For a shilling, early 18th-century Philadelphians could visit Pennsylvania Hospital on a Sunday afternoon and gawk at the mad men and women, chained and raving in the dank hospital basement.
It was good entertainment, but the public display of lunatics offended the moral senses of the Quakers who preached that God dwells within every man. The Quakers sincerely believed that “in every man there is a ‘divine principle’ and nothing, be it slavery, poverty, or insanity, should prevent that man from obeying that principle.” Insanity was merely another obstacle to be removed from the road to inward enlightenment and, like slavery and poverty, curable.
It was this belief that led the Philadelphia Quakers in 1813 to found the first private psychiatric hospital in the United States, the Friends Asylum for the Relief of Persons Deprived of the Use of Their Reason. There the Quakers practiced a method of care that came to be known as the ”moral treatment” of the insane. In so doing, they laid the foundation for modern psychiatric medicine in the United States.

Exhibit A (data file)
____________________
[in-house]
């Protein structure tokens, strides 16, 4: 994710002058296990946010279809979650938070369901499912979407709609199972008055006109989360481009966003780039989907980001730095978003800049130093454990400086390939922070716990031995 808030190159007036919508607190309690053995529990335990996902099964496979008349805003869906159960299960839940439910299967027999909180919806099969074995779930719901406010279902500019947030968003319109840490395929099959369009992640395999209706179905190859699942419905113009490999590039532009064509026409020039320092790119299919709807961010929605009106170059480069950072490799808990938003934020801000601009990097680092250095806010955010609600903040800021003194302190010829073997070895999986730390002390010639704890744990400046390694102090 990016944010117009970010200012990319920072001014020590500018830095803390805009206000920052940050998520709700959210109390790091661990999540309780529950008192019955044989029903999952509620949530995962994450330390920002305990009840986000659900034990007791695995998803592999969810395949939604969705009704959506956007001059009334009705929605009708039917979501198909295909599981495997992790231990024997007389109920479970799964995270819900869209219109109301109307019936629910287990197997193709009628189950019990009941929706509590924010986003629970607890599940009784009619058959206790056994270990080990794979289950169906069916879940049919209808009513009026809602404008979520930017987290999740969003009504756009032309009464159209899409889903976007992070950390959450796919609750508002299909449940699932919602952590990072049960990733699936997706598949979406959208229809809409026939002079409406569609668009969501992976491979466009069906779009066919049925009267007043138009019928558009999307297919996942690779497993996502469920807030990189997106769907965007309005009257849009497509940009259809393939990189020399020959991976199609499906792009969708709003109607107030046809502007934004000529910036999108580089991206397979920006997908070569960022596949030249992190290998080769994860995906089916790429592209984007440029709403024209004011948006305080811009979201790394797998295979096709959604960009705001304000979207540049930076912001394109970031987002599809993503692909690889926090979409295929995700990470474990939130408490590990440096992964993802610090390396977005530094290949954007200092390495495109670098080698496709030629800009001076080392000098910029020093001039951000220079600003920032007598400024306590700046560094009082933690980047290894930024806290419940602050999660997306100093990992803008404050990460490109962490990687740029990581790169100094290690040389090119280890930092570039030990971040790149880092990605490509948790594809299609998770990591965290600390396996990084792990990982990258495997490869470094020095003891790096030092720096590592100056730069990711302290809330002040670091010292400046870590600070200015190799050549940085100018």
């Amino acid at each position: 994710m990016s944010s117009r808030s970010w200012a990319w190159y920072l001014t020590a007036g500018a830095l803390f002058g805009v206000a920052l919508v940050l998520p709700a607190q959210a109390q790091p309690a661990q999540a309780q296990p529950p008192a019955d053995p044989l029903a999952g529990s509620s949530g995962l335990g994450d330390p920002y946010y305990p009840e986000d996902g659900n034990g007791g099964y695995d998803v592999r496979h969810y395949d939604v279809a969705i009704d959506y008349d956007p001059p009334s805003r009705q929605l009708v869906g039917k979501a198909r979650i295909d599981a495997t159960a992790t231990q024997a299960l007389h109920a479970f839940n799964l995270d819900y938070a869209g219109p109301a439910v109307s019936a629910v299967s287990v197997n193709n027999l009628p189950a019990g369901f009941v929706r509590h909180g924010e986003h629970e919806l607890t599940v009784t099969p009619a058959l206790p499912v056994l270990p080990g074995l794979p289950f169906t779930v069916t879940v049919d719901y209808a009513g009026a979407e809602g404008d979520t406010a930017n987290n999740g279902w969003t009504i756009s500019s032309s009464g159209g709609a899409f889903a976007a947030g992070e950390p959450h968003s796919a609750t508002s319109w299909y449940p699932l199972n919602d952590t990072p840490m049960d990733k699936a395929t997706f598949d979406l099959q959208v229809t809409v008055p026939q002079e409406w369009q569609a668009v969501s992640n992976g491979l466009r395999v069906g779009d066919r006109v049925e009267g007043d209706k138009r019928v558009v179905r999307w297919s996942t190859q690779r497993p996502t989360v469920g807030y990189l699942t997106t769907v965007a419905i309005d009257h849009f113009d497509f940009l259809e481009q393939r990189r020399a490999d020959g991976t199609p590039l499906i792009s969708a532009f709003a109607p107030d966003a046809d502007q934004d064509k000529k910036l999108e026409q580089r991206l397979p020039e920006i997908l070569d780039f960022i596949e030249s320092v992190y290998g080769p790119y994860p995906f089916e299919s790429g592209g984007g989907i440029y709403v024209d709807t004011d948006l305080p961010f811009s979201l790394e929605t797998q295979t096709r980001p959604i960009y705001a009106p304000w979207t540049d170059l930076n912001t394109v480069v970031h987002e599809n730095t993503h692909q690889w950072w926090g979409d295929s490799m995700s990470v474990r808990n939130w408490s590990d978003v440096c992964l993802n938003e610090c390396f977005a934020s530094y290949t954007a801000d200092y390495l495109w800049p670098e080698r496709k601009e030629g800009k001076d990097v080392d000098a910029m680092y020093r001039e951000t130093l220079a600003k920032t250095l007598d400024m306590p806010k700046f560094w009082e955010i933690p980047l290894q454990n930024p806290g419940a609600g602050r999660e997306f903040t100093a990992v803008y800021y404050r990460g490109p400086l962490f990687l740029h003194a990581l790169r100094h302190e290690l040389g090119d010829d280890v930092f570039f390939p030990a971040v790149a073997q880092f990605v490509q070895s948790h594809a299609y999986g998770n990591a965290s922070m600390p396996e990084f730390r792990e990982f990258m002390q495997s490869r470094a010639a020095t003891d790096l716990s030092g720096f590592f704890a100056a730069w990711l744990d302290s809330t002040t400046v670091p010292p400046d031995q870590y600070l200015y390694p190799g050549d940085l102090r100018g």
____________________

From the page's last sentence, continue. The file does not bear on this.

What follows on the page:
The Quakers prescribed that mental patients be released from their chains and given private rooms, each with a window. Compassion and conversation, forerunners of modern psychoanalysis, were the cornerstones of treatment. Then, as now, patients were allowed to stroll about the wooded grounds and work in the hospital’s gardens.
From the earliest days, Friends Hospital utilized occupation as a curative for patients: men worked on the farm that helped sustain the hospital community, while women worked in kitchen gardens, weaving, or otherwise contributing to the community. Thus, the concept of occupational therapy was born. Horticultural therapy also originated at Friends Hospital which had patient greenhouses in the mid-1800s. In an age before psychiatric medication, Friends physicians embraced other cutting-edge treatments, such as hydrotherapy, in order to ease patients’ suffering.
Patients are still brought up the circular driveway and into the hospital through the massive double doors of the old building, much as they were 175 years ago.
”No matter how disturbed or violent a patient is, we don’t bring them in by a back way. They come in the front door and we tell them that they will leave by the front door. That is our way of treating everyone equally and with dignity.”